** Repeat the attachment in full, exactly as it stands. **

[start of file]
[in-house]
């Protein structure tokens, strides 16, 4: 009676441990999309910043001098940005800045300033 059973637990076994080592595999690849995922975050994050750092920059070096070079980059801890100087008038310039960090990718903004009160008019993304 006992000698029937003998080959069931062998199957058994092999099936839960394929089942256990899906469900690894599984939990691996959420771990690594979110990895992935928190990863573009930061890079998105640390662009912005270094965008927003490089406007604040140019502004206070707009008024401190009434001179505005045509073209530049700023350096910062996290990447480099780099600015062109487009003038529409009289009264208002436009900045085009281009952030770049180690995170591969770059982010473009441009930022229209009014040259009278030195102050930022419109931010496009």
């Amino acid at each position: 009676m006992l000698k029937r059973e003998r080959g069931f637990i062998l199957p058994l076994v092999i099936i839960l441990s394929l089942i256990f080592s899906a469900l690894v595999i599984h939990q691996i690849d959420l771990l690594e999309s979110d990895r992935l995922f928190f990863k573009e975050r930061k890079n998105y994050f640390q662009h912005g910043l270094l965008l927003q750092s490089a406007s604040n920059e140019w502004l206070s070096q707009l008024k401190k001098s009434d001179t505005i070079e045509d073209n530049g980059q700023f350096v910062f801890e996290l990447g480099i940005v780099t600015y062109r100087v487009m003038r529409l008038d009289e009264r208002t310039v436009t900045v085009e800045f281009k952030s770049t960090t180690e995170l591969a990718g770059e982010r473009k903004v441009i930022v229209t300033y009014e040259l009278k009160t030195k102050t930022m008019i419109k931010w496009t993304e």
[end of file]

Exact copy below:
[in-house]
């Protein structure tokens, strides 16, 4: 009676441990999309910043001098940005800045300033 059973637990076994080592595999690849995922975050994050750092920059070096070079980059801890100087008038310039960090990718903004009160008019993304 006992000698029937003998080959069931062998199957058994092999099936839960394929089942256990899906469900690894599984939990691996959420771990690594979110990895992935928190990863573009930061890079998105640390662009912005270094965008927003490089406007604040140019502004206070707009008024401190009434001179505005045509073209530049700023350096910062996290990447480099780099600015062109487009003038529409009289009264208002436009900045085009281009952030770049180690995170591969770059982010473009441009930022229209009014040259009278030195102050930022419109931010496009």
């Amino acid at each position: 009676m006992l000698k029937r059973e003998r080959g069931f637990i062998l199957p058994l076994v092999i099936i839960l441990s394929l089942i256990f080592s899906a469900l690894v595999i599984h939990q691996i690849d959420l771990l690594e999309s979110d990895r992935l995922f928190f990863k573009e975050r930061k890079n998105y994050f640390q662009h912005g910043l270094l965008l927003q750092s490089a406007s604040n920059e140019w502004l206070s070096q707009l008024k401190k001098s009434d001179t505005i070079e045509d073209n530049g980059q700023f350096v910062f801890e996290l990447g480099i940005v780099t600015y062109r100087v487009m003038r529409l008038d009289e009264r208002t310039v436009t900045v085009e800045f281009k952030s770049t960090t180690e995170l591969a990718g770059e982010r473009k903004v441009i930022v229209t300033y009014e040259l009278k009160t030195k102050t930022m008019i419109k931010w496009t993304e």